Homeownership still dropping from pre-recession high in RI

Fewer Rhode Islanders own their own homes in the wake of the Great Recession.

Rhode Island’s homeownership rate has fallen from a record high of 64.9% in 2007 to 62.1% in 2012, according to the U.S. Census Bureau’s Housing Vacancies and Homeownership Survey. The trend mirrors a decline in homeownership nationally following the housing bust, as this chart shows:


The Census Bureau’s alternative American Community Survey puts Rhode Island’s homeownership rate even lower. It shows a decline from 63% in 2007-09 to 60% in 2010-12, the 5th-lowest among the states.

2 thoughts on “Homeownership still dropping from pre-recession high in RI

  1. Home ownership is RI is slowly being replaced by renters in subsidized low income rental housing (the 10% goal of RI Housing).

    Things will only get worse without common sense in our leadership. The City of Woonsocket’s fiscal plight (and recent need for a “supplemental” property tax) is a canary-in-the-coal-mine for all of RI.

    This past November ex Mayor Leo Fontaine had to testify under oath in Superior Court on the matter of Woonsocket’s financial problems, due largely to over two decades of unchecked low income housing development. As reported in the November 27, 2013 Valley Breeze:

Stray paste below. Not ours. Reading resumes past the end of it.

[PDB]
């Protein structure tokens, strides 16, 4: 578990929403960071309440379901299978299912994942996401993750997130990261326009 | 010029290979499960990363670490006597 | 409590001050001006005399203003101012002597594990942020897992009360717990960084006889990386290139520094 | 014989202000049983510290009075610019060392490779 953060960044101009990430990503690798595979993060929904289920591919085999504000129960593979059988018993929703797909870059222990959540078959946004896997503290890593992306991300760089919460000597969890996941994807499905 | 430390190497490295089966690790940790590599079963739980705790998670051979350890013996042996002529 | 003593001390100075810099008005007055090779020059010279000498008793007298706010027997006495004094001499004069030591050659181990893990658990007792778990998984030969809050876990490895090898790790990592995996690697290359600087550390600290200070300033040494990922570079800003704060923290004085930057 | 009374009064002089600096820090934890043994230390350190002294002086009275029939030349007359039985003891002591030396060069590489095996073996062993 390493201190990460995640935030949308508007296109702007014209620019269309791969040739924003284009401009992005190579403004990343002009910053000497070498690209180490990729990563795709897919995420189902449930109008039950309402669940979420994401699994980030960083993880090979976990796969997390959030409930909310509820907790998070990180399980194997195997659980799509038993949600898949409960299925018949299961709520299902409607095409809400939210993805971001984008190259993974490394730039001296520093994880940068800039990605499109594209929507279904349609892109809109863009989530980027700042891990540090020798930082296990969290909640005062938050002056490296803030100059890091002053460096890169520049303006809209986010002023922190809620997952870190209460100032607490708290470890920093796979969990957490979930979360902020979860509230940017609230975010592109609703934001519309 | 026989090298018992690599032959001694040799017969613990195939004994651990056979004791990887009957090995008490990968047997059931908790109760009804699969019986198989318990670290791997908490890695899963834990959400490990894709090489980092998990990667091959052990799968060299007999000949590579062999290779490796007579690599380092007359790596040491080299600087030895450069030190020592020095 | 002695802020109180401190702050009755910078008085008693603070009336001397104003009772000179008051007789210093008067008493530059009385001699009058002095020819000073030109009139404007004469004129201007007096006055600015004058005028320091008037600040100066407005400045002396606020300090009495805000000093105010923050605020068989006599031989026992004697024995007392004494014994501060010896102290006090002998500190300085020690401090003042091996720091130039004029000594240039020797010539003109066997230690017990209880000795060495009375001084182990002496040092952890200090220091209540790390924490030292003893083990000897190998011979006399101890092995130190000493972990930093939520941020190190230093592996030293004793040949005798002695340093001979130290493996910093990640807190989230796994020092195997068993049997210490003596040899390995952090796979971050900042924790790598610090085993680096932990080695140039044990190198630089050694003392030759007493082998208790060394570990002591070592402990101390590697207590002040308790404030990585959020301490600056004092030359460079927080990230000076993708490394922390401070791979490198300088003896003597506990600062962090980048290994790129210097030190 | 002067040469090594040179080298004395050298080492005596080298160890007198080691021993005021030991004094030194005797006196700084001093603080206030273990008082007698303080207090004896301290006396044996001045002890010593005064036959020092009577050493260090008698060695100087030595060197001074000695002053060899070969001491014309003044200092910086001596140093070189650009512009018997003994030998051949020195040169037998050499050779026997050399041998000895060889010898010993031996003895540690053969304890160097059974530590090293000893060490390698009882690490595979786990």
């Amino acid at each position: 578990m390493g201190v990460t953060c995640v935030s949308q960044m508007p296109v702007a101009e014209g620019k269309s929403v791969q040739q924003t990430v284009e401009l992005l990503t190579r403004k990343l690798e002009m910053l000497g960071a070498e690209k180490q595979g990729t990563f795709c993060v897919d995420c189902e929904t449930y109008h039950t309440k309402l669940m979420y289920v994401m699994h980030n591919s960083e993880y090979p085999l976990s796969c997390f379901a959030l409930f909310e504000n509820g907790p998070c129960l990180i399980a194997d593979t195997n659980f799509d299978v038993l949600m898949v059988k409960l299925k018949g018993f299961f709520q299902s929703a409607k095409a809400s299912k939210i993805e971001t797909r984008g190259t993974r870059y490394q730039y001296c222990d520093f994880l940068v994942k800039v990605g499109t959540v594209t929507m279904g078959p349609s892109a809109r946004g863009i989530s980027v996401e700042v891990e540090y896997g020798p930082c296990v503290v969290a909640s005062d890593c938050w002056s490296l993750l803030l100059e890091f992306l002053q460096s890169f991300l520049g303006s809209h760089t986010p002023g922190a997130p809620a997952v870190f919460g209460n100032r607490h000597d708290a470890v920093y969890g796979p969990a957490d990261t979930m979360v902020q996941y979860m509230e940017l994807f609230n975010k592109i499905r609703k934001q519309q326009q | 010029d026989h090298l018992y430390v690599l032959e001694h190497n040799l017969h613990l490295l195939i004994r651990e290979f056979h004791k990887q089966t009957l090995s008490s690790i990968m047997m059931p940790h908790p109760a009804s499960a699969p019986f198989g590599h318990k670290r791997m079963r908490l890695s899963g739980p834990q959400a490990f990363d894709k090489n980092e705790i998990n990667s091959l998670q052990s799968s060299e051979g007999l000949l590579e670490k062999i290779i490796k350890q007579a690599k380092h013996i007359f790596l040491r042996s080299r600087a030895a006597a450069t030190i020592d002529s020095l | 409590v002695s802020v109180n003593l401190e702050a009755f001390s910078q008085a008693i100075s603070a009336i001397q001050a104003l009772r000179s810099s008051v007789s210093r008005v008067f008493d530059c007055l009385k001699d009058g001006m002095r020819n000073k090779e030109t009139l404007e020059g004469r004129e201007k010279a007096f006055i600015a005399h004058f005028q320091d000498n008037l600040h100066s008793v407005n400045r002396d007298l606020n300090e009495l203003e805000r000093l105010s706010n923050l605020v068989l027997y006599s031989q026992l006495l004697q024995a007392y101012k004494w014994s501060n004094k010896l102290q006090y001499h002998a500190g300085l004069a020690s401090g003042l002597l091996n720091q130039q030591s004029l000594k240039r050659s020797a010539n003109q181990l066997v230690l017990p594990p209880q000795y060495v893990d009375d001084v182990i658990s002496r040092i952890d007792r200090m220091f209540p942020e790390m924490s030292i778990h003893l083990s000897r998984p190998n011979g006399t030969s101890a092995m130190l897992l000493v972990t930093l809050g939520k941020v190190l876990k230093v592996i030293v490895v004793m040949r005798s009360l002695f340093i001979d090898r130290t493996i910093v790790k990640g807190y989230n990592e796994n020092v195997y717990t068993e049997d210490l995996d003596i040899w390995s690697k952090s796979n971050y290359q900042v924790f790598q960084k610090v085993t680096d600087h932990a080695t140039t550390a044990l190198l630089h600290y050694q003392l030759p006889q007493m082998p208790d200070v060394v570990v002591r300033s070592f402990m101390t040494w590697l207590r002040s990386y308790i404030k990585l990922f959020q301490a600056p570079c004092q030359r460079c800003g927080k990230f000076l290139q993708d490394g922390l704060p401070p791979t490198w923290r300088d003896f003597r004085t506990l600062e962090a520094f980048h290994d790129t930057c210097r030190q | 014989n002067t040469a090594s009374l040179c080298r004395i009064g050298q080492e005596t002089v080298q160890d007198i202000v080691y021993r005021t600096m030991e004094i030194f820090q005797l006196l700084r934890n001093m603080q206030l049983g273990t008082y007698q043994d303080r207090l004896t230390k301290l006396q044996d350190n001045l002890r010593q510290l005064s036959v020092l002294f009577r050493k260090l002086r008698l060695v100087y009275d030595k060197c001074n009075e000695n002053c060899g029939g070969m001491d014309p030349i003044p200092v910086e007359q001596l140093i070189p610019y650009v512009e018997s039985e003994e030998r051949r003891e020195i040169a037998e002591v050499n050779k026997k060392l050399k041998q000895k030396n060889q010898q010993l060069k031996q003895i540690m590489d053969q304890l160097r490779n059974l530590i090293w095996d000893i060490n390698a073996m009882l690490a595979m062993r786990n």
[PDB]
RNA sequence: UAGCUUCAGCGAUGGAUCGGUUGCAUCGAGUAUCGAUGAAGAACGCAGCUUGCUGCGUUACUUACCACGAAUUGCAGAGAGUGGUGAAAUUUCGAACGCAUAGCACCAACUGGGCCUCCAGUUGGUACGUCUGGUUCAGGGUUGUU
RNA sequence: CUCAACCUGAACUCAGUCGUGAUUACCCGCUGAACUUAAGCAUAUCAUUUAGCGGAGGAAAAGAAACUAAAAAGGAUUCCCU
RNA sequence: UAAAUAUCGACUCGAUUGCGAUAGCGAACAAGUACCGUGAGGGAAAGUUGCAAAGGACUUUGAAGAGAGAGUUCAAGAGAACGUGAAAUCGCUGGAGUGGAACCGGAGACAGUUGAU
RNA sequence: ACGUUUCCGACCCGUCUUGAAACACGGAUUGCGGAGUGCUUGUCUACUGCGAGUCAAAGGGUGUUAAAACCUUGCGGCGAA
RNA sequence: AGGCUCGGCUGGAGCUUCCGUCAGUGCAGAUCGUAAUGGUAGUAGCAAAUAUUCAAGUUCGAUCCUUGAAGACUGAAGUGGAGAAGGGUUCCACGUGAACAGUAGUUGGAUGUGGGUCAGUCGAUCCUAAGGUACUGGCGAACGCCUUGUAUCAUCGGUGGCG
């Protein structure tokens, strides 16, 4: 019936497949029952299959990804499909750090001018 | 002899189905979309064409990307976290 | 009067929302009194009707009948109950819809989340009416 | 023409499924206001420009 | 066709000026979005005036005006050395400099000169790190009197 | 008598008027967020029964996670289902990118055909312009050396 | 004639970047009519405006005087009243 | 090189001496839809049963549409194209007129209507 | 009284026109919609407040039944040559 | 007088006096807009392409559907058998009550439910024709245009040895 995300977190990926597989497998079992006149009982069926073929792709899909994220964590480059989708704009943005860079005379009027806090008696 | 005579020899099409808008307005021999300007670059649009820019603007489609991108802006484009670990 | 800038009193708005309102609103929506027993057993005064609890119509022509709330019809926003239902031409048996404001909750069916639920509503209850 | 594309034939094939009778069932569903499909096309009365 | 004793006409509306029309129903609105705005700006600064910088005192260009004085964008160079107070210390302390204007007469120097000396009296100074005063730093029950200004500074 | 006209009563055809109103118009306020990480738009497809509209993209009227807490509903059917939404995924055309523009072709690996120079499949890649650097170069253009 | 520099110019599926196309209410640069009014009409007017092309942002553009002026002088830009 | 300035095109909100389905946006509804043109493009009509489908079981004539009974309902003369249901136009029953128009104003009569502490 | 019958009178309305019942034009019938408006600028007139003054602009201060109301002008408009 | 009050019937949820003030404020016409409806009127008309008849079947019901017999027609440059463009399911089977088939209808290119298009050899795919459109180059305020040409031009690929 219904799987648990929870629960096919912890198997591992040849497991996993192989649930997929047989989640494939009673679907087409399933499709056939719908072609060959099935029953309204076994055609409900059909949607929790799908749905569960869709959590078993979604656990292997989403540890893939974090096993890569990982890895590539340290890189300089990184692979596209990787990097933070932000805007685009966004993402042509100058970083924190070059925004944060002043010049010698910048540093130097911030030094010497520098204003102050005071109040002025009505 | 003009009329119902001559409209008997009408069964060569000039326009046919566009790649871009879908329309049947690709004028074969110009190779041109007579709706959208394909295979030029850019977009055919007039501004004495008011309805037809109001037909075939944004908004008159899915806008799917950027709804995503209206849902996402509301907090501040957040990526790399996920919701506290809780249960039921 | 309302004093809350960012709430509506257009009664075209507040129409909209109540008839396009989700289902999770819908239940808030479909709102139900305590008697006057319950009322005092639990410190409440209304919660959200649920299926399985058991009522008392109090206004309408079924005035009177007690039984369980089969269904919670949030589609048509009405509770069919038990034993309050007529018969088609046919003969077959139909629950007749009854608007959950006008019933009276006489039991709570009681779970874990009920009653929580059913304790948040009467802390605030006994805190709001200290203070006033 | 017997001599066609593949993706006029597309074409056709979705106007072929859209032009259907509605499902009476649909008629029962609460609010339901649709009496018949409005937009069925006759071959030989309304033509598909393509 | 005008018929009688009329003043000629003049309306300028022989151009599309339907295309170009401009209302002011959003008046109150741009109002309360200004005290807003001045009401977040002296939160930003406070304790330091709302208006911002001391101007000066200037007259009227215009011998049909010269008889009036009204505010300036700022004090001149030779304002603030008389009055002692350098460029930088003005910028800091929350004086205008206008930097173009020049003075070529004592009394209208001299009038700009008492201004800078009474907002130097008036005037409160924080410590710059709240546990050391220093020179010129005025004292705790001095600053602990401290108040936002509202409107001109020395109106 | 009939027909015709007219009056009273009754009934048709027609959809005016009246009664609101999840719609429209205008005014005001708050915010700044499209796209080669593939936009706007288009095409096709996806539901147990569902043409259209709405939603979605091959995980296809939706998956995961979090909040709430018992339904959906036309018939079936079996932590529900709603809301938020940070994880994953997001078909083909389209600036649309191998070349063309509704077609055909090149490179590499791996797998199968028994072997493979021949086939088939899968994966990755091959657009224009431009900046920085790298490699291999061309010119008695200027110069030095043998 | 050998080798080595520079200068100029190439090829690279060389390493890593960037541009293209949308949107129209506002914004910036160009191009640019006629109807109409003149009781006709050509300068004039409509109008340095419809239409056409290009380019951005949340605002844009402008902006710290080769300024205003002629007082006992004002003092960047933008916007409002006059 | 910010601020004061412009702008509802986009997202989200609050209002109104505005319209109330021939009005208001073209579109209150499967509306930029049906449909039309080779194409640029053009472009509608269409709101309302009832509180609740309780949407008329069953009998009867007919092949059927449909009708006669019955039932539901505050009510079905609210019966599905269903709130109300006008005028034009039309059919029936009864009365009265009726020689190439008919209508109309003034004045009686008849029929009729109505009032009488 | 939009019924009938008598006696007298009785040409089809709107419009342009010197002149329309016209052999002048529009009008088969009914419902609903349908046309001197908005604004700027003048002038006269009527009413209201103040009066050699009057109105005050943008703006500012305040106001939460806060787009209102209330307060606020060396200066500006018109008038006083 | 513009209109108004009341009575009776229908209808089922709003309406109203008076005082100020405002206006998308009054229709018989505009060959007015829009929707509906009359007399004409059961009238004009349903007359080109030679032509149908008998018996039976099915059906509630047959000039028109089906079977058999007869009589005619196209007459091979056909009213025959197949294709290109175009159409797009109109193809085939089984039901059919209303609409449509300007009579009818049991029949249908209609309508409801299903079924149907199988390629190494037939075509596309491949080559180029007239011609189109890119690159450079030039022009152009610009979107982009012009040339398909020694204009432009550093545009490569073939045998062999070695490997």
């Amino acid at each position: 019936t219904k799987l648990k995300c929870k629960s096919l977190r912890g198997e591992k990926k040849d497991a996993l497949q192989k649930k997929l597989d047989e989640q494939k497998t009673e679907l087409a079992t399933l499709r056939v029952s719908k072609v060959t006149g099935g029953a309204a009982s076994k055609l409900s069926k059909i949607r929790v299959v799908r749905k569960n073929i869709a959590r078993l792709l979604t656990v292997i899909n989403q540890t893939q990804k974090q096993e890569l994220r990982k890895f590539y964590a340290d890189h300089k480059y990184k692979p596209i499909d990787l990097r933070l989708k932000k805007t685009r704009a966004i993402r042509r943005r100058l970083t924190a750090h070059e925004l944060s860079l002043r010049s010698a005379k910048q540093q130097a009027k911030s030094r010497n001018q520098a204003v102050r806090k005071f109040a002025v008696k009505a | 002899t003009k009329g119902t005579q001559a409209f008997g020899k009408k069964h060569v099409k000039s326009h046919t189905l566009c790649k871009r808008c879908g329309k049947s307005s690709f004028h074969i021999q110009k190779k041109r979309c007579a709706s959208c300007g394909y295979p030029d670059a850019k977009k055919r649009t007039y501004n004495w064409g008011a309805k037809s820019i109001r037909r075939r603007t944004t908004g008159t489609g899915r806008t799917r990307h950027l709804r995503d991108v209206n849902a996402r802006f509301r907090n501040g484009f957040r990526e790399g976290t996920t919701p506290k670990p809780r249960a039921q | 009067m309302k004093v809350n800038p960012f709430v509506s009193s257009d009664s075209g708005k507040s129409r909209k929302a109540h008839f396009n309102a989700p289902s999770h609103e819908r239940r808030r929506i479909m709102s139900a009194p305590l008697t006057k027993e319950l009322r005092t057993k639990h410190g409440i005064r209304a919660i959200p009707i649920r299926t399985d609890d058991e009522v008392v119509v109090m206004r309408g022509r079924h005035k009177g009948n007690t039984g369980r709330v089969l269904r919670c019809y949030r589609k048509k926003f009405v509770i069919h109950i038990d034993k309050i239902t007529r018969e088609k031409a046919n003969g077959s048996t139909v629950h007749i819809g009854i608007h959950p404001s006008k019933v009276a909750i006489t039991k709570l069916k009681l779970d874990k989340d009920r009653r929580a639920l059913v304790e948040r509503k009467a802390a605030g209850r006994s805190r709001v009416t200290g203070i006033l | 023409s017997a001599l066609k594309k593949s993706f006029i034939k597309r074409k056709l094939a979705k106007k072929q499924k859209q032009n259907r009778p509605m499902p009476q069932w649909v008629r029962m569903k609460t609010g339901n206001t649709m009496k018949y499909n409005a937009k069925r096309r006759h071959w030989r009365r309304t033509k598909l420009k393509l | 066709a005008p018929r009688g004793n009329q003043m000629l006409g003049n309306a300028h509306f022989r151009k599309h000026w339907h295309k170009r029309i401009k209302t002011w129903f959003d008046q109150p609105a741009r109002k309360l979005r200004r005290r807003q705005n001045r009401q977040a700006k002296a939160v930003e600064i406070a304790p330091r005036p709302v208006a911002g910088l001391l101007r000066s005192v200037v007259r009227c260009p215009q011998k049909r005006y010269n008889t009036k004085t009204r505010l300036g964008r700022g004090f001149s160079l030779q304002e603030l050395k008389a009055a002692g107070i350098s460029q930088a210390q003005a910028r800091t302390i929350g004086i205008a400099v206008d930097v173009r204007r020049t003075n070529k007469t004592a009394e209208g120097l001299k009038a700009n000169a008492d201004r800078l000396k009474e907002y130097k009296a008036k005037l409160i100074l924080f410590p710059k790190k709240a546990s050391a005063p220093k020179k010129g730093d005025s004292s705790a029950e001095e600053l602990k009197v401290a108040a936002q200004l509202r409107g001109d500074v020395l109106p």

“The city, Fontaine explained, faces economic challenges based on income alone: 20 percent of Woonsocket’s families live in poverty and 72 percent of the city’s school children qualify for subsidized lunch. Nearly one quarter of city households speak a language other than English at home.”

    “Clearly this has a number of impacts, first and foremost in our the school
    system,” the mayor said. “When you have a high number of students that speak a
    different language the school is required to have a number of additional
    programs to service those students.”

    “Population, Fontaine said has been decreasing rapidly in Woonsocket.” (note –
    population data from 2000 – 2010 shows it is not declining rapidly, but instead is shifting rapidly from long term homeowners moving out, being replaced by renters on the government dole).

    “This has a dramatic effect across many areas in the city. When your population leaves, you end up with a number of vacant houses and boarded up properties,” said Fontaine. “Neighborhoods decline and property values go down.”

    Businesses, he testified, have followed, notably with the departure of
    corporations like Walmart, Lowe’s and Staples.

    “The jobs that these businesses provided are no longer available, which leads to higher unemployment,” he said

    “All of these things created this perfect storm of problems that no matter what we tried to do were insurmountable,” Fontaine said.

  2. Our state and local elected officials don’t get it. RI has the largest individual tax burden and is the least business friendly state. This is the reason the private sector tax payers, college and high school grads and retirees are leaving the state and being replaced by people that need the safety net. If this trend is not corrected we will end up like Puerto Rico in the near future, they had the same population shift that we are now having.

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